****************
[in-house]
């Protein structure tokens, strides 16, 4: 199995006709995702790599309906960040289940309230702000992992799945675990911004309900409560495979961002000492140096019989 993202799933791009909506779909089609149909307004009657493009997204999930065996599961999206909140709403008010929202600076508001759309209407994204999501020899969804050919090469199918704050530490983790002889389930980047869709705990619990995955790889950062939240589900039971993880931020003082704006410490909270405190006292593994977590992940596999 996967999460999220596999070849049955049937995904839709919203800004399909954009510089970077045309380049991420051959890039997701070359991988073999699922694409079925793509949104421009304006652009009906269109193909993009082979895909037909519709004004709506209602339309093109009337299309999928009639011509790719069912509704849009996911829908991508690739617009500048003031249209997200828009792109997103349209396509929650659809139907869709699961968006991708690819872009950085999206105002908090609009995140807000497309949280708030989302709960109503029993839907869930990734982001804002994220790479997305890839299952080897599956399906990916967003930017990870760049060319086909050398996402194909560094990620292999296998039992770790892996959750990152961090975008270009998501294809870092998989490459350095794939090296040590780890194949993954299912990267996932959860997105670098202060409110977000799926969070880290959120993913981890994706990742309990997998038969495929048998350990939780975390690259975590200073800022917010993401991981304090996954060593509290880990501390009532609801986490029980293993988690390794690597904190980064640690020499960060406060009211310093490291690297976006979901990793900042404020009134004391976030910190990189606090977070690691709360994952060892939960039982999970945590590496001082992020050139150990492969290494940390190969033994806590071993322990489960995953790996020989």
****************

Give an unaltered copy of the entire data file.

[in-house]
């Protein structure tokens, strides 16, 4: 199995006709995702790599309906960040289940309230702000992992799945675990911004309900409560495979961002000492140096019989 993202799933791009909506779909089609149909307004009657493009997204999930065996599961999206909140709403008010929202600076508001759309209407994204999501020899969804050919090469199918704050530490983790002889389930980047869709705990619990995955790889950062939240589900039971993880931020003082704006410490909270405190006292593994977590992940596999 996967999460999220596999070849049955049937995904839709919203800004399909954009510089970077045309380049991420051959890039997701070359991988073999699922694409079925793509949104421009304006652009009906269109193909993009082979895909037909519709004004709506209602339309093109009337299309999928009639011509790719069912509704849009996911829908991508690739617009500048003031249209997200828009792109997103349209396509929650659809139907869709699961968006991708690819872009950085999206105002908090609009995140807000497309949280708030989302709960109503029993839907869930990734982001804002994220790479997305890839299952080897599956399906990916967003930017990870760049060319086909050398996402194909560094990620292999296998039992770790892996959750990152961090975008270009998501294809870092998989490459350095794939090296040590780890194949993954299912990267996932959860997105670098202060409110977000799926969070880290959120993913981890994706990742309990997998038969495929048998350990939780975390690259975590200073800022917010993401991981304090996954060593509290880990501390009532609801986490029980293993988690390794690597904190980064640690020499960060406060009211310093490291690297976006979901990793900042404020009134004391976030910190990189606090977070690691709360994952060892939960039982999970945590590496001082992020050139150990492969290494940390190969033994806590071993322990489960995953790996020989």